Joanne McNeil blogs at The Tomorrow Museum. She subscribes to 749 feeds in Google Reader.


Mike Deri Smith

Tumblr provided the blogging platform to define how it felt to be online-in-oh-nine. The best Tumblr blogs adhere to the essential rule of “have something to say” and maintain a tight and clear curatorial mandate: you know what to expect. Favorites include EYE ON Springfield, THE BROKERS WITH HANDS ON THEIR FACES BLOG, and GIF PARTY, “a place where GIFs hang out, and do whatever!” Most shout their titles, and though the platform has been described as “Livejournal on coke and privilege,” the quality and variety denies lazily laconic reduction. Through Tumblr’s Dashboard — an intelligent RSS reader doubling as blogging engine — it’s easy to publish, and compelling to make it good, with readers/publishers sending/receiving red-hearted ‘likes’ to and fro (doing it before Facebook, but after the Hype Machine).

The blog that stole the most of my hearts this year, and my favorite blog of 2009, is SlaughterHouse90210. Its title is not all-caps, and its subtlety, quietness, and consistency rewards readers. The Slaughterhouse melds literature with television, publishing TV screenshots above erudite quotes. Extracting literary works from their pages, and isolating TV shows into a single frame, empowers both, provoking me to constantly reevaluate both.

There’s Friends united with Sylvia Plath, Douglas Adams finding something to say about Scrubs, and Mad Men tied to W. Somerset Maugham. The best bit: there are over 400 posts to meander through. I subscribed to scores of Tumblr blogs through the year, but the colorful, bounteous, waterfall proved to much to get through. All that is left now is Slaughterhouse90210. It has gutted and bled the opposition dry. The result: the carcass of high-and-low culture carved into one prime loin.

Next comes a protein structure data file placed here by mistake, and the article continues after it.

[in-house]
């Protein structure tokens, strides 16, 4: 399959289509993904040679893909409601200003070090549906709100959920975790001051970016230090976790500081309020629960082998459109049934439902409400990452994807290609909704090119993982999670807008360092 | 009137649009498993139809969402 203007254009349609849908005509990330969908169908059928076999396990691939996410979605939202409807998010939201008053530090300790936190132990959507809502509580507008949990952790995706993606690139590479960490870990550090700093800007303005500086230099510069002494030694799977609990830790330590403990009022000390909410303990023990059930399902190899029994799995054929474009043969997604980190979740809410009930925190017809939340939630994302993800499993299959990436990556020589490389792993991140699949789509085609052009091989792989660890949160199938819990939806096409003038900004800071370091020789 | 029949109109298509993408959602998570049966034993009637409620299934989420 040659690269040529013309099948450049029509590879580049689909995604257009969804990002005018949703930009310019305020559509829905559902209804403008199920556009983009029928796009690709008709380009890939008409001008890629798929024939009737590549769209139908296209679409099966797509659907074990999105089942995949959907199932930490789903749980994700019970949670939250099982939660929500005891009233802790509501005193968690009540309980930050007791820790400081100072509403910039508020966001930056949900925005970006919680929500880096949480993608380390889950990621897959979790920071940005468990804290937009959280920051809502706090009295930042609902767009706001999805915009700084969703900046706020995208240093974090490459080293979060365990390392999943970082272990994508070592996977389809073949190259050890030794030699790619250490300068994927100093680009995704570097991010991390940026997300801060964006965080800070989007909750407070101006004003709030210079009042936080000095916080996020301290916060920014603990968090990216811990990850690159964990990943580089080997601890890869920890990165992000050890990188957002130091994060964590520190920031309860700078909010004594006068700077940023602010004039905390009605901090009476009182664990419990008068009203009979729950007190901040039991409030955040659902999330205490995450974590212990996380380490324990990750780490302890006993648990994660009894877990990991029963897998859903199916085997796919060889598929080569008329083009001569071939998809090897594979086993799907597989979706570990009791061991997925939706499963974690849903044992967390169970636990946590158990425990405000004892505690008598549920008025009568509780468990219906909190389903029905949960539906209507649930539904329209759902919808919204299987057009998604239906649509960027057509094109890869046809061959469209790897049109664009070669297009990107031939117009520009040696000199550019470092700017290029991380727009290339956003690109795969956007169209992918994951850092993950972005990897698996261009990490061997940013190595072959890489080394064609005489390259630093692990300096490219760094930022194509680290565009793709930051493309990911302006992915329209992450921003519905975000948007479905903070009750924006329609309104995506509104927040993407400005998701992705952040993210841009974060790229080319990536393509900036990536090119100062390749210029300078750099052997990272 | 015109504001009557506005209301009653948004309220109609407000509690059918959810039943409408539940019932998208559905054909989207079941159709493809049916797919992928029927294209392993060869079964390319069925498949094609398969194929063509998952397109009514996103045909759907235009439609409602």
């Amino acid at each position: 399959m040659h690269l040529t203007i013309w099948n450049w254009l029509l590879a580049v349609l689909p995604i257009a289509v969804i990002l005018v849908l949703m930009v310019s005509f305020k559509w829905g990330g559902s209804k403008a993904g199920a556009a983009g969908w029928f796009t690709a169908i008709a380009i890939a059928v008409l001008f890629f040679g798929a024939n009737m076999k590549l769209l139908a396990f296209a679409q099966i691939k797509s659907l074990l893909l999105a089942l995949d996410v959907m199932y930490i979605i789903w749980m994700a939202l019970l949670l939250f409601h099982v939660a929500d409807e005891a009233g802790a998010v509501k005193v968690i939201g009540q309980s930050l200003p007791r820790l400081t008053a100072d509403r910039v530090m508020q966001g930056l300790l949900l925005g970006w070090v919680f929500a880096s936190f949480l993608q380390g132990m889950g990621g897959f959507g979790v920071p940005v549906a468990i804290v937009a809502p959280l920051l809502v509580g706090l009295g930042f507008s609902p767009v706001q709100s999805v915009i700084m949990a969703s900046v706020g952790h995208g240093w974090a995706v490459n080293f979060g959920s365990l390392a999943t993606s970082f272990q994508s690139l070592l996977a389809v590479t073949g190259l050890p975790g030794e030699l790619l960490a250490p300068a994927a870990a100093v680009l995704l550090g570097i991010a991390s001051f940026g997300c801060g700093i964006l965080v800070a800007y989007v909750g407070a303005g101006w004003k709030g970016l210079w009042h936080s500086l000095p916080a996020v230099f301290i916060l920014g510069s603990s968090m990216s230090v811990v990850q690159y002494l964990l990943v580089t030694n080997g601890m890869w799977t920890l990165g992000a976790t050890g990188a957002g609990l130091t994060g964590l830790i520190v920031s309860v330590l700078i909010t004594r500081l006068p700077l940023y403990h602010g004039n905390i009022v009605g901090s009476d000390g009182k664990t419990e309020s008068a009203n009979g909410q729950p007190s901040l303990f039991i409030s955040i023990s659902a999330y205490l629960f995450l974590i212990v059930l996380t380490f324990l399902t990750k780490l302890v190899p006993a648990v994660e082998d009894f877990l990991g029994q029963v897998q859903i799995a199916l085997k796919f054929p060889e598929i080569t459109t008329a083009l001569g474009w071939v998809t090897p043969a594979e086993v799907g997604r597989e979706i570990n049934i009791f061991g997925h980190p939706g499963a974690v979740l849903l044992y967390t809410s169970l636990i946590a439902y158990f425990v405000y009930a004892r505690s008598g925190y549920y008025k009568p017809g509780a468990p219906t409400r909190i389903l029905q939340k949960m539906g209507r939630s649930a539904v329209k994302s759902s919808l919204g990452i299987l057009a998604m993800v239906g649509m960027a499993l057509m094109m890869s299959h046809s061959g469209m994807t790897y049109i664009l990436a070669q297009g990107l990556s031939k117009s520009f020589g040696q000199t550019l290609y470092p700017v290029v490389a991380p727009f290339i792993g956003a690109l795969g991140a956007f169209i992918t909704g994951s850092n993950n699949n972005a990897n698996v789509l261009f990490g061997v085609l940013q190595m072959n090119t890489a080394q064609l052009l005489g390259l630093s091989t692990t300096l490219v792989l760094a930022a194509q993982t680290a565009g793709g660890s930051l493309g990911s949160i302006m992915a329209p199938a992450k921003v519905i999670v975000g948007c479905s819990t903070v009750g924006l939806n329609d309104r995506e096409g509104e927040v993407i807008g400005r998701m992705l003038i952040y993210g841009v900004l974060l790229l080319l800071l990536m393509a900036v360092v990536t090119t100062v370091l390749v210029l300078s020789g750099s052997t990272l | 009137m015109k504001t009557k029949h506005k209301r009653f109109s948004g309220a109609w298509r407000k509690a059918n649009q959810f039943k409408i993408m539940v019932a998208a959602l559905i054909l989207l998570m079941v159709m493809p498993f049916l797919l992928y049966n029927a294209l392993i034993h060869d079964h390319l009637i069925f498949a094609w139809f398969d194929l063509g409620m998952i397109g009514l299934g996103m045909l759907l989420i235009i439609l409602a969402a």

Mike Deri Smith is an assistant editor at The Morning News and used to run the UK’s “best music blog.” He subscribes to 168 feeds in NetNewsWire.


Blake Butler

Sublime taste across the board on a blog about words and images is pretty difficult to find. Bright Stupid Confetti, run by the one-man show, the brilliant Mr. Christopher Higgs, is a weekly updated stream of mental objects, concept-minded sound and film, freaky and mesmerizing imagery, and hyperfunctional languages. Without commentary, he hand selects entities of aura, ones that are more difficult to not stare at than they are to scroll on past, which in the face of such easy/heavy click-click-click land ability, is a rare find.

What I like most about BSC, beyond the always-invoking taste, is the simplicity of its format, its no-sales-pitch, just-memes treats. It’s like an e-museum you want to go to once a week for its refreshing beeping, and its knack to energize.

Blake Butler is the editor of HTMLGiant. He subscribes to about 150 feeds in Google Reader.


John Beeler

Most of the sites I skim over each day are topfeeders; if they link to something, then it’s probably been whored around the internet all day. But then there’s CreativeApplications.Net (or CAN for short), started by architect Filip Visnjic in October 2008 (2009ish, right?). The folks at CAN manage to mine out the dark, esoteric corners of information presentation and extract real gems that are at once useful and beautiful but somehow overlooked or forgotten. The apps usually take the form of Flash (web), PC, Mac, iPhone, or occasionally Processing (a programming language).

There’s a real sense of character to the selections at CAN that speaks to the quality of their curation. Sure, the writeups are not much more than app-porn (as in “hey, check this out”), but that’s okay; the work is in the finding. Besides, these little app beauties speak for themselves, and the posts are well-stocked with videos and screenshots and links. One recent find by CAN was OmmWriter, a sublime Mac minimalist writing tool that snows on your screen as you type. Another nice catch is Satromizer for the iPhone, which lets you play glitch artist à la Jon Satrom.